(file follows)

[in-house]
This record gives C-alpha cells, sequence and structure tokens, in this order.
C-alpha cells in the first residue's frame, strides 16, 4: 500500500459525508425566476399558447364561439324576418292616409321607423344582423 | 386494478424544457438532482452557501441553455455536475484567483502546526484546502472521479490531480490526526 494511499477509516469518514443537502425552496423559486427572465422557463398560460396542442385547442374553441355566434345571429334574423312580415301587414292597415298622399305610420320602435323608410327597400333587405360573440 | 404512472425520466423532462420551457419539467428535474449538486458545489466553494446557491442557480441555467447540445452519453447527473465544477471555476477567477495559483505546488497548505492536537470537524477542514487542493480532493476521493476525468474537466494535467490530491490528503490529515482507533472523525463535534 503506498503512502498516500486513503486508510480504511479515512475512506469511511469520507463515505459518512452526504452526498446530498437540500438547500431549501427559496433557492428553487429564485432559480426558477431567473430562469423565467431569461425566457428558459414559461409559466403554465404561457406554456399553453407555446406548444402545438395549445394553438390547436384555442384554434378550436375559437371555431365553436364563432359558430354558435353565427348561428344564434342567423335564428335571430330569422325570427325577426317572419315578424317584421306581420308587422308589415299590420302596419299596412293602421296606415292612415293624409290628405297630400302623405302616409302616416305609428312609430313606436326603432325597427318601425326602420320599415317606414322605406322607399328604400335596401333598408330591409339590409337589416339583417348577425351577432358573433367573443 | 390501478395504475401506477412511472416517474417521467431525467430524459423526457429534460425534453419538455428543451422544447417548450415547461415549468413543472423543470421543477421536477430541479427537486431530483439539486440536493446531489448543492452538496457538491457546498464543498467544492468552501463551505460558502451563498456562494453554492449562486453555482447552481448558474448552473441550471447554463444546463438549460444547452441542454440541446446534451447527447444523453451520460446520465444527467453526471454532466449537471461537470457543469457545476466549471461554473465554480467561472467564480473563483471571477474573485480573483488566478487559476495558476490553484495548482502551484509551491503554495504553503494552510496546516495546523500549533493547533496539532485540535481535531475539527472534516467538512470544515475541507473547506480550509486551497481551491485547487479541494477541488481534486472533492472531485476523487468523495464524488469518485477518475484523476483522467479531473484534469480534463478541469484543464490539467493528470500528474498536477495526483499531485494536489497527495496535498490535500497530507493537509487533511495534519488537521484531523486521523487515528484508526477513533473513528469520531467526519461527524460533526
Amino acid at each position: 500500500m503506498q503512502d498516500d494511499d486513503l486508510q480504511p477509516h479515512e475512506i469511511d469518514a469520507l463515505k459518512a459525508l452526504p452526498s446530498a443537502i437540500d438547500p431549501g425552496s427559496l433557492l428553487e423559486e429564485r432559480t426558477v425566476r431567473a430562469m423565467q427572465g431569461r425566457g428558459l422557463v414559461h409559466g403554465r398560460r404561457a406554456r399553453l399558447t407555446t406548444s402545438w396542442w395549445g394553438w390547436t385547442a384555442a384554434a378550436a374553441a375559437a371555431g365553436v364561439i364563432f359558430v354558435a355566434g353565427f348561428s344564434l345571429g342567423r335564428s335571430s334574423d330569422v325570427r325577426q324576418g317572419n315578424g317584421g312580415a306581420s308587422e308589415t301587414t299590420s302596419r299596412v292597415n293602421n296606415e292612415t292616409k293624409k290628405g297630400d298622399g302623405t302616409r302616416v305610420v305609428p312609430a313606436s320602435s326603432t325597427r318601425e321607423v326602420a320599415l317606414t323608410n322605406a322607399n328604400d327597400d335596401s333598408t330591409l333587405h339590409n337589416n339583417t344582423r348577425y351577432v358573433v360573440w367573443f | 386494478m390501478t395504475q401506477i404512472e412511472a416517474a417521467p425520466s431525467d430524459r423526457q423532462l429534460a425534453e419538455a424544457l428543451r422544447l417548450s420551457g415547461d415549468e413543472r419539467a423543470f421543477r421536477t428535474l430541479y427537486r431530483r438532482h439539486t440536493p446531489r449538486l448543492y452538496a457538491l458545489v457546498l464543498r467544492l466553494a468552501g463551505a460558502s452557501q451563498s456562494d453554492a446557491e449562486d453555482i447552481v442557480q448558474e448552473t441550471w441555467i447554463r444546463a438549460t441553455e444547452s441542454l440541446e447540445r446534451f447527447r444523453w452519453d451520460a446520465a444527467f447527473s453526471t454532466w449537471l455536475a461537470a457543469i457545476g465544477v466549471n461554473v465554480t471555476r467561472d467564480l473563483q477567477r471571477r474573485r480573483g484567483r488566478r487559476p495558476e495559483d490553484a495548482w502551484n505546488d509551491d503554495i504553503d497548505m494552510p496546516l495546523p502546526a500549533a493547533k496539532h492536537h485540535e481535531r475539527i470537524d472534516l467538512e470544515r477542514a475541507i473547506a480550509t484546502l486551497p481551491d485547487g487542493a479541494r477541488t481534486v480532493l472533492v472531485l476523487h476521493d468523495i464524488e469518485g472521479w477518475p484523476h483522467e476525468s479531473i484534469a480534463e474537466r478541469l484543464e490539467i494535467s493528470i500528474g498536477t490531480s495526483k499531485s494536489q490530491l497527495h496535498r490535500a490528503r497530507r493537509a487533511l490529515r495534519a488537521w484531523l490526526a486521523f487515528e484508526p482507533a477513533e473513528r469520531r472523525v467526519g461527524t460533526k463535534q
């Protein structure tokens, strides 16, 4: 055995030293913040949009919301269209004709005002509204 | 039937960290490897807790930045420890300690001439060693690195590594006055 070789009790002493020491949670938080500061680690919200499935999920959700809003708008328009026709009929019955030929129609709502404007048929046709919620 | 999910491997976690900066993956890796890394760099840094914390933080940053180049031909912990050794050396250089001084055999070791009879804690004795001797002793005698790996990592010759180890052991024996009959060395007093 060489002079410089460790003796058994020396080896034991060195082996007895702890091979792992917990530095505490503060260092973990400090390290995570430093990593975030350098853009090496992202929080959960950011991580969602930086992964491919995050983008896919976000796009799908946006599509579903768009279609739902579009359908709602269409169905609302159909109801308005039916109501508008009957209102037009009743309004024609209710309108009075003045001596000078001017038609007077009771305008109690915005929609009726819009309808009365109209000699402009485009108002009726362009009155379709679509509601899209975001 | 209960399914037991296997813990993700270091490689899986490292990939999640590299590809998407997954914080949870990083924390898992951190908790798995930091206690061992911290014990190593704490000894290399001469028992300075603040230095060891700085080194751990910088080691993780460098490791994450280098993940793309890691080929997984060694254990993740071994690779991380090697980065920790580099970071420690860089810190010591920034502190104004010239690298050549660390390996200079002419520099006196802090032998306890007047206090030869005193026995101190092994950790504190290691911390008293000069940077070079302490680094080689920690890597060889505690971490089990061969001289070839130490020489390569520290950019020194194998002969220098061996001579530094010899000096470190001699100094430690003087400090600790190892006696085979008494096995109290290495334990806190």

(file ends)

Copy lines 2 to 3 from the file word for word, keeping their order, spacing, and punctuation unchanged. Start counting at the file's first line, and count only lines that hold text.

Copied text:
This record gives C-alpha cells, sequence and structure tokens, in this order.
C-alpha cells in the first residue's frame, strides 16, 4: 500500500459525508425566476399558447364561439324576418292616409321607423344582423 | 386494478424544457438532482452557501441553455455536475484567483502546526484546502472521479490531480490526526 494511499477509516469518514443537502425552496423559486427572465422557463398560460396542442385547442374553441355566434345571429334574423312580415301587414292597415298622399305610420320602435323608410327597400333587405360573440 | 404512472425520466423532462420551457419539467428535474449538486458545489466553494446557491442557480441555467447540445452519453447527473465544477471555476477567477495559483505546488497548505492536537470537524477542514487542493480532493476521493476525468474537466494535467490530491490528503490529515482507533472523525463535534 503506498503512502498516500486513503486508510480504511479515512475512506469511511469520507463515505459518512452526504452526498446530498437540500438547500431549501427559496433557492428553487429564485432559480426558477431567473430562469423565467431569461425566457428558459414559461409559466403554465404561457406554456399553453407555446406548444402545438395549445394553438390547436384555442384554434378550436375559437371555431365553436364563432359558430354558435353565427348561428344564434342567423335564428335571430330569422325570427325577426317572419315578424317584421306581420308587422308589415299590420302596419299596412293602421296606415292612415293624409290628405297630400302623405302616409302616416305609428312609430313606436326603432325597427318601425326602420320599415317606414322605406322607399328604400335596401333598408330591409339590409337589416339583417348577425351577432358573433367573443 | 390501478395504475401506477412511472416517474417521467431525467430524459423526457429534460425534453419538455428543451422544447417548450415547461415549468413543472423543470421543477421536477430541479427537486431530483439539486440536493446531489448543492452538496457538491457546498464543498467544492468552501463551505460558502451563498456562494453554492449562486453555482447552481448558474448552473441550471447554463444546463438549460444547452441542454440541446446534451447527447444523453451520460446520465444527467453526471454532466449537471461537470457543469457545476466549471461554473465554480467561472467564480473563483471571477474573485480573483488566478487559476495558476490553484495548482502551484509551491503554495504553503494552510496546516495546523500549533493547533496539532485540535481535531475539527472534516467538512470544515475541507473547506480550509486551497481551491485547487479541494477541488481534486472533492472531485476523487468523495464524488469518485477518475484523476483522467479531473484534469480534463478541469484543464490539467493528470500528474498536477495526483499531485494536489497527495496535498490535500497530507493537509487533511495534519488537521484531523486521523487515528484508526477513533473513528469520531467526519461527524460533526